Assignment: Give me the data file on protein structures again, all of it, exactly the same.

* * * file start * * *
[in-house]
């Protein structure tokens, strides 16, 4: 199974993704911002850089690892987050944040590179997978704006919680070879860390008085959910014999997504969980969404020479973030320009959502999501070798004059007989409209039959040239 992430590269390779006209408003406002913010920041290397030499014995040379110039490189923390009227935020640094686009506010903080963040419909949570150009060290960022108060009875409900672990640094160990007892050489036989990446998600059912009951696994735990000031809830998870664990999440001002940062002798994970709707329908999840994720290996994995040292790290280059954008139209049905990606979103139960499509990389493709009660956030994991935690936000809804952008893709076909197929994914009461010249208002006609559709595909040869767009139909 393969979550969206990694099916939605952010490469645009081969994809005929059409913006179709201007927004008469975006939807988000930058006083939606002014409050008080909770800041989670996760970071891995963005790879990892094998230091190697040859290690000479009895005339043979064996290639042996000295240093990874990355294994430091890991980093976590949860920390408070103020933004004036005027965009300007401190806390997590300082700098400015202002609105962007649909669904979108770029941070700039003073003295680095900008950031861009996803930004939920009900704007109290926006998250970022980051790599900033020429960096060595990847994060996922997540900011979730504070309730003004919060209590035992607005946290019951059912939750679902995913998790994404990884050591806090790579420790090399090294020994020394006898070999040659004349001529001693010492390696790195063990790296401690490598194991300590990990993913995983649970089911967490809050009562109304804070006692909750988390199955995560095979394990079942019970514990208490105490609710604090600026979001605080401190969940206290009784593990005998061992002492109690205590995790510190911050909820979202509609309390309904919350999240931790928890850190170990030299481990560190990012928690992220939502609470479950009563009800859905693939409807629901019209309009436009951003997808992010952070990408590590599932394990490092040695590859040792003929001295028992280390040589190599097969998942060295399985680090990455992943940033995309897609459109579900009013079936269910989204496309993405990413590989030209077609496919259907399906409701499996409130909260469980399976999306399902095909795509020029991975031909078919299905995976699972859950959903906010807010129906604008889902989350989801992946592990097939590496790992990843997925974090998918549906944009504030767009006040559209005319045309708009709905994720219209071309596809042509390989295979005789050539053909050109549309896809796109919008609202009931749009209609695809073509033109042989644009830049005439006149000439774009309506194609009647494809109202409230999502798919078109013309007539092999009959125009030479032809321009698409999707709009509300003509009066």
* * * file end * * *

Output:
[in-house]
């Protein structure tokens, strides 16, 4: 199974993704911002850089690892987050944040590179997978704006919680070879860390008085959910014999997504969980969404020479973030320009959502999501070798004059007989409209039959040239 992430590269390779006209408003406002913010920041290397030499014995040379110039490189923390009227935020640094686009506010903080963040419909949570150009060290960022108060009875409900672990640094160990007892050489036989990446998600059912009951696994735990000031809830998870664990999440001002940062002798994970709707329908999840994720290996994995040292790290280059954008139209049905990606979103139960499509990389493709009660956030994991935690936000809804952008893709076909197929994914009461010249208002006609559709595909040869767009139909 393969979550969206990694099916939605952010490469645009081969994809005929059409913006179709201007927004008469975006939807988000930058006083939606002014409050008080909770800041989670996760970071891995963005790879990892094998230091190697040859290690000479009895005339043979064996290639042996000295240093990874990355294994430091890991980093976590949860920390408070103020933004004036005027965009300007401190806390997590300082700098400015202002609105962007649909669904979108770029941070700039003073003295680095900008950031861009996803930004939920009900704007109290926006998250970022980051790599900033020429960096060595990847994060996922997540900011979730504070309730003004919060209590035992607005946290019951059912939750679902995913998790994404990884050591806090790579420790090399090294020994020394006898070999040659004349001529001693010492390696790195063990790296401690490598194991300590990990993913995983649970089911967490809050009562109304804070006692909750988390199955995560095979394990079942019970514990208490105490609710604090600026979001605080401190969940206290009784593990005998061992002492109690205590995790510190911050909820979202509609309390309904919350999240931790928890850190170990030299481990560190990012928690992220939502609470479950009563009800859905693939409807629901019209309009436009951003997808992010952070990408590590599932394990490092040695590859040792003929001295028992280390040589190599097969998942060295399985680090990455992943940033995309897609459109579900009013079936269910989204496309993405990413590989030209077609496919259907399906409701499996409130909260469980399976999306399902095909795509020029991975031909078919299905995976699972859950959903906010807010129906604008889902989350989801992946592990097939590496790992990843997925974090998918549906944009504030767009006040559209005319045309708009709905994720219209071309596809042509390989295979005789050539053909050109549309896809796109919008609202009931749009209609695809073509033109042989644009830049005439006149000439774009309506194609009647494809109202409230999502798919078109013309007539092999009959125009030479032809321009698409999707709009509300003509009066």